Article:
I went back and add two sets of voids to the family and now I can adjust the end condition with a new parameter.

I thought it would be a good idea to have a curved version of the slanted wall tool as line based family, too. Autodesk, when will you grant us the wish of having a slanted wall tool?

Friday, May 22, 2015

Wall by Face via Generic Model Family

I learned something new yesterday from Brian Mackey in his monthly webinar "Revit Radio" with guys from CAD-1 so I thought I'd share it here. When dealing with non-vertical wall, you either have to model wall as in-place family or using massing and create Wall-by-Face. Either way is a valid method. What's new to me is that you can also use Wall-by-Face and pick a surface of a Generic Model family in a project and create a wall. This includes Adaptive Component created as generic model. This is such a good news to me. Why? Compare with Massing family, adaptive component has adaptive points where it can be very flexible to host on anything in the project. One will be able to create a surface with AC and use Wall-by-Face to generate this kind of free form wall.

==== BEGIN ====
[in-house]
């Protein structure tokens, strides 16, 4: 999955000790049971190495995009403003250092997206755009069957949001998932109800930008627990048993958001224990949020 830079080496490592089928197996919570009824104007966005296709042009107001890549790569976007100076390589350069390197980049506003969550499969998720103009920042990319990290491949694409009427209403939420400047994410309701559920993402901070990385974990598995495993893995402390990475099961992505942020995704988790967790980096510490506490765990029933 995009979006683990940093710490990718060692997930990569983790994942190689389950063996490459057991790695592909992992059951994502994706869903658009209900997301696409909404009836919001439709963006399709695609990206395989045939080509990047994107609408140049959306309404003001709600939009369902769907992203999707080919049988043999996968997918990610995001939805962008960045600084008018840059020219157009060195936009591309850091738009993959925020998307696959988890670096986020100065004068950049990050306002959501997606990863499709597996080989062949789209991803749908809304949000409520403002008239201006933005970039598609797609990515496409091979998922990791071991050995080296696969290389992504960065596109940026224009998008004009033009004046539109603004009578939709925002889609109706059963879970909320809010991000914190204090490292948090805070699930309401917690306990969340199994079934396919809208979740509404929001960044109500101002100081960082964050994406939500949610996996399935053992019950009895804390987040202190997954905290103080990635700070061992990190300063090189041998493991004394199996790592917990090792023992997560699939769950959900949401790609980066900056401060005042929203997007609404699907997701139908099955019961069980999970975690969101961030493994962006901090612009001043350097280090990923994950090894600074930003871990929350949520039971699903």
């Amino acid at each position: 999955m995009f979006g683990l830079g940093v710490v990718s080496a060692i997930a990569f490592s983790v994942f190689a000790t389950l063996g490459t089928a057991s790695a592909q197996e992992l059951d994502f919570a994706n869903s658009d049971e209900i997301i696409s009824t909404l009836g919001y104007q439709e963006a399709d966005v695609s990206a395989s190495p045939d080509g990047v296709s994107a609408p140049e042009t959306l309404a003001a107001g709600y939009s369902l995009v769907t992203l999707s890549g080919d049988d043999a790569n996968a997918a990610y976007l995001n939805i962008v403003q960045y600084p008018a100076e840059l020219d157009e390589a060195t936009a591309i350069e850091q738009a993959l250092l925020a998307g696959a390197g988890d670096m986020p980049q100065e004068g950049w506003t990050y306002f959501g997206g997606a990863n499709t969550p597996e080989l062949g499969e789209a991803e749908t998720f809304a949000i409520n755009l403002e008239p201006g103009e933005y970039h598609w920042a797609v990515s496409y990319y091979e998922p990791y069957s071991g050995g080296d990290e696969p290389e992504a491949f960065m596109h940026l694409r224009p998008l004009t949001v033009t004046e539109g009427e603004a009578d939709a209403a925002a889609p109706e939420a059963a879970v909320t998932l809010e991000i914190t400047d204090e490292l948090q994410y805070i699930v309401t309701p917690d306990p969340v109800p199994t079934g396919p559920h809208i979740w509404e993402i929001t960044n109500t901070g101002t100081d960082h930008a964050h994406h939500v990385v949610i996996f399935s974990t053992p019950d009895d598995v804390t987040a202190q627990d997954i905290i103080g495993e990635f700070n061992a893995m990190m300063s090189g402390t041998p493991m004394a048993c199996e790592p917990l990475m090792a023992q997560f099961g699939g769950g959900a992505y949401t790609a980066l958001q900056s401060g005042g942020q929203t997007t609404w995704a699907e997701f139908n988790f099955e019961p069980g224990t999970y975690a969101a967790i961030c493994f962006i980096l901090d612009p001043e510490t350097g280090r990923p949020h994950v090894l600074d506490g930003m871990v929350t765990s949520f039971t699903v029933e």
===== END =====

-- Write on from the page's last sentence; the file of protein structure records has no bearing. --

Start with a simple 4 point adaptive component.

I am using this family to replicate the curve wall from Philip Johnson's St. Basil's chapel in Houston, Texas.

To do so, I will need one edge to be curve and set a shape handle point along the curve in order to adjust the location.

When finished, place the family like this in the project.

With the adaptive point (4) and shape handle point, I can adjust the edge very easy with no need to use formula or special parameter.

Next, use Wall-by-Face command under wall.

and pick face...

and DONE!

Wednesday, April 29, 2015